Layouts

Presenter – Part 1

On 26th November 2011 I presented a keynote at AndroidConf Brasil about Android layouts. For my presentation, I used a custom Android application running on a Samsung Galaxy 10.1 Tablet instead of the more traditional Powerpoint / KeyNote approach. Instead of publishing my slides following my presentation, I am publishing a “lite” version of this and, in a break from the normal format of this blog, in this series of articles I am going to explain some of the key aspects of the app. Having said that, the lite version is almost entirely UI, so should be of interest to regular readers.

Before I go any further, I should point out that the inspiration for my approach came from a Google I/O 2011 presentation by Google Developer Advocate Reto Meier where he ran a presentation from two Xooms linked by USB, and he live tweeted during his presentation. Reto later blogged about how it worked. I thought that would work well for my presentation, but was unable to find out if Reto had ever open-sourced it, as he suggested he would in his blog. I was left with the choice of either writing my own, or using a currently available package such as PowerPoint or Google Presentations, which would not allow me the ability to live tweet, or remote control the app. I reasoned that if I were to write my own app, I could actually create the slides as Android Layouts which, given that I intended to speak about Android Layouts, had a symmetry to it that really appealed to me.

Firstly, I should explain that the code being released is a stripped down version of the actual app that I used. The actual app allowed me to remote control the presentation from another Android device over Bluetooth, and also enabled me to tweet during the presentation to provide links relevant to the subject currently being spoken about. I am not releasing the full source because this blog focusses on UI matters, and I wanted to keep the code as UI focussed as possible as I do not feel that it would be in the true spirit of “Styling Android” to start explaining Bluetooth and Twitter APIs.

It is also worth pointing out that, at the time of writing. I have not tested this on a device other than the Galaxy Tab. In true agile style, I developed precisely what I needed, and that was to run on the Tablet. It is for this reason alone that I’ve set the MinSdk version to 11. Having said all of that, any fixed sizes and dimensions have been put in to res/values/dimens.xml, so adapting things to work on other devices should not be too much of a problem. In time, I may update the source to support other devices.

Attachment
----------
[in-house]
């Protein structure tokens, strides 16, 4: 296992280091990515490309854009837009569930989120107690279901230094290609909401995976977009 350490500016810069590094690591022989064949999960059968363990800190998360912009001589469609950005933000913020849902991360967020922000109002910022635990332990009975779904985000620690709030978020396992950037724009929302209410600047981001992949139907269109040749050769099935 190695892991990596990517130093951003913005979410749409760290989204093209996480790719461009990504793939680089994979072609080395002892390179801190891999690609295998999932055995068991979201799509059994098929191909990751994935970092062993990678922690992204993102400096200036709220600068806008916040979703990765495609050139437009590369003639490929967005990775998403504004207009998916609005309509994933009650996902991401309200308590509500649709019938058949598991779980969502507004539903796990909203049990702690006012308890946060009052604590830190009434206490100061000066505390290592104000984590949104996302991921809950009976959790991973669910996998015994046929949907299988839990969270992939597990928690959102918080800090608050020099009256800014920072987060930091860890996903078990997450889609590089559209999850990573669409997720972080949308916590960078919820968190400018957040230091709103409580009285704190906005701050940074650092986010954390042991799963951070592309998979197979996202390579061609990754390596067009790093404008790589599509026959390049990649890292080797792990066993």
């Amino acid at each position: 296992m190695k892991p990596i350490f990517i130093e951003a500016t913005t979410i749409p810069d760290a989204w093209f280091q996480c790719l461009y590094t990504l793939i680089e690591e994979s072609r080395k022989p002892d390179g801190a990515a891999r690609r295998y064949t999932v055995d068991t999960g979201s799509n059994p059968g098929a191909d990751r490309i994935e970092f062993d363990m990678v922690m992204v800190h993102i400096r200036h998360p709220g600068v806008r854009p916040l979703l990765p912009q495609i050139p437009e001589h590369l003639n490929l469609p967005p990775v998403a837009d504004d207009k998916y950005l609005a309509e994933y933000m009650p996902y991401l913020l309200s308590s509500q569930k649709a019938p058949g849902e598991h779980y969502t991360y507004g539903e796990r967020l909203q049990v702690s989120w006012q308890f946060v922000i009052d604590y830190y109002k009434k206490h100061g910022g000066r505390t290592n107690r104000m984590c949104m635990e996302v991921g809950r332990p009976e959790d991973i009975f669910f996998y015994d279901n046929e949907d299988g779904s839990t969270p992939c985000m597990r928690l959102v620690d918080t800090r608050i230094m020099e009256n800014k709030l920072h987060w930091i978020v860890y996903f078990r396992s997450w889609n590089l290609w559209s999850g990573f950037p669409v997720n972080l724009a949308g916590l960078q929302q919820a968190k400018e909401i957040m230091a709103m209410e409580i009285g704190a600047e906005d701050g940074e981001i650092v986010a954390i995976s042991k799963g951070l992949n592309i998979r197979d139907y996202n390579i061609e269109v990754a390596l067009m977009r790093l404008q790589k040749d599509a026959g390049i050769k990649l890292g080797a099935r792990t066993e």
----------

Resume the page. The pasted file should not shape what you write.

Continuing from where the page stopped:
Let’s begin with a quick look at the Manifest:

There’s a single permission, WAKE_LOCK which we’ll cover in due course. In the element we are specifying a theme that we use throughout the app, and also setting android:hardwareAccelerated=”true”. As we’re targeting the Galaxy Tab, we want to ensure that we’re using the GPU to keep our animations and transitions nice and smooth.

Within this app I’ve made use of Fragments to make slide transitions really easy, but to ensure a degree of backward compatibility (and no extra work) I used the Fragment implementation from the Android Support Library rather than the native Honeycomb implementation.

The app consists of a single Activity named StandaloneDisplayActivity which is really rather simple. It acquires a WakeLock to prevent the device from going to sleep – I didn’t want the screen going blank while I was in the middle of my presentation. The WakeLock requires the permission that we saw in the Manifest. We acquire a WakeLock during onResume(), and release it in onPause().

In our onCreate() method, we set the content view to a layout defined in R.layout.display, and then look up a view which we cast to DisplayLayout, which is a custom Layout that is responsible for displaying a presentation. We’ll examine this in detail later on. We also hide the system and action bars because I didn’t want them appearing on the projected image.

Finally, we override onTouchEvent() to call the advance() method on our DisplayLayout instance. This effectively moves to the next slide or slide phase (more on slide phases later on) by touching the screen.

Now let’s move on to the layout that out Activity loads from res/layout/display.xml. I’m not going to include this in full here, because it is quite large and is really just defining the background layout which will appear behind our slides. The key part functionally, is where we define our DisplayLayout instance that we reference in our Activity:

I won’t bother explaining the common layout attributes here, as you can find this information elsewhere on this blog. However, we declare a custom namespace named “sap” (short for Styling Android Presenter) and this uses the package of our app in its URI. There are some custom attributes within this namespace, prefixed with “sap”, which are specific to the custom control. These attributes been defined in res/values/attrs.xml:

These allow us to specify some custom attributes for our custom control, specifically to allow us to specify animations to run during slide transitions, and also to define a file where we’ll load our list of slides from.

In the next part of this series, we’ll look at our DisplayLayout custom layout, and also some of the other custom controls used within Presenter.

PresenterLite is released under Apache License V 2, and all of the code listed in this article are also bound by the same license.

The source code for PresenterLite can be found here.

© 2011, Mark Allison. All rights reserved.

CC BY-NC-SA 4.0 Presenter – Part 1 by Styling Android is licensed under a Creative Commons Attribution-NonCommercial-ShareAlike 4.0 International License. Permissions beyond the scope of this license may be available at http://blog.stylingandroid.com/license-information.

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